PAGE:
That’s one thing with the suicide studies and their interpretation. I am careful to see a direct connection. It is obvious that even the reticent among the rich are repeatedly exposed to special psychological stress. When I no longer have to worry about my livelihood, I have to find new meaning in my life. Crises of meaning are of course also known to normal wage earners, but they are more common among the rich. This is especially true for heirs of large fortunes. They ask themselves: Do I even deserve all of this? They are often overshadowed by very dominant father figures. I'm not interested in pitying wealthy heirs, but their starting position is often difficult from a psychological point of view. They are often part of an entrepreneurial tradition and are usually expected to continue it. As an entrepreneur, however, you cannot win a flower pot. Do you successfully continue a company or even found your own, everyone says: It's easy with all the money behind you. If they fail, the glee is great.

Only mushrooms grow under a large tree.

Well, there are certainly descendants who successfully carry on their legacy. But in my conversations I notice again and again that the rich are very worried that their children will not degenerate into useless drones, as Robert Bosch once put it. But that has probably always been the case.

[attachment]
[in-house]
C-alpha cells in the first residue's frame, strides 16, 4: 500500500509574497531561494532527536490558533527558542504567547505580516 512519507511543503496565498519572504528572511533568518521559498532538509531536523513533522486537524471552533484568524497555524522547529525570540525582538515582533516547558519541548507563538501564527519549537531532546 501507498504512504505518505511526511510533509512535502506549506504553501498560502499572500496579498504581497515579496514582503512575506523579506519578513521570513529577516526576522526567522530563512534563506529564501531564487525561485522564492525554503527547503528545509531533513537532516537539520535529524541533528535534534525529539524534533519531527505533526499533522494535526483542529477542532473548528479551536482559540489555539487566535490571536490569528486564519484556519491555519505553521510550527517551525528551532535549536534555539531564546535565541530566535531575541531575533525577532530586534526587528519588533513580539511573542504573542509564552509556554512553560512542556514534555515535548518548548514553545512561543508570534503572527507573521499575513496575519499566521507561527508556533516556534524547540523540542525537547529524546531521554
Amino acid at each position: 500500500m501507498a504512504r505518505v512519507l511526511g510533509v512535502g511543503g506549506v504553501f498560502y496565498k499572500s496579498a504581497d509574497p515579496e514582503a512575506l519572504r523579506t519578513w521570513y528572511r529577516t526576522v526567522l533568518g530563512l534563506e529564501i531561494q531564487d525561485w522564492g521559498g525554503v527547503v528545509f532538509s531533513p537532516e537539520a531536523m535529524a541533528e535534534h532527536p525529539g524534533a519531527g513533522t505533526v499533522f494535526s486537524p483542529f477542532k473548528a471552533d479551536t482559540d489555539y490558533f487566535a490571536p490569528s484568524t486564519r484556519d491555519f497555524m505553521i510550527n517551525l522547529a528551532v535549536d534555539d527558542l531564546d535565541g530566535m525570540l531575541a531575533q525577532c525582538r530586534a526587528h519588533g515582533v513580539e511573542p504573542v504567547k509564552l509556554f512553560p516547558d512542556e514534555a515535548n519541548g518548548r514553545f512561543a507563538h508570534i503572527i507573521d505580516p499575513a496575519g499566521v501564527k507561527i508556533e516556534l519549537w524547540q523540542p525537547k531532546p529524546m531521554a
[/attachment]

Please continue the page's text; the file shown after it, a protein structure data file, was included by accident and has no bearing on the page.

Has anything fundamentally changed for the rich lately?

Even the rich have to be more flexible today. In the globalized economy, the pressure has increased sharply to reorganize companies relatively quickly. This requirement weighs on the wealthy entrepreneurs in Western societies. But even the rich, who only manage their assets, do this much more actively today than in the past. For them, asset management is a form of work. The life of the rich has become more uncomfortable. The following is very often overlooked in the discussion: Wealth can also be fleeting. Many people lose their wealth again. There are no reliable figures for this phenomenon, but for the self-made rich I think a rate of at least 50 percent is realistic.

How can this be explained?

It is easy to overestimate yourself if you make money quickly. And he underestimates the competence that is needed to maintain or increase high financial assets. The statistics of lottery winners speak for themselves. A few years later, 70 percent of all winners of millions are financially worse off than they were before the big lot.

Families with old money are of course much better protected. It is noticeable that most of them do not even trust themselves to manage their assets, but rely on professional advisers and private banks. But even with old money there are relegations. That is often overlooked.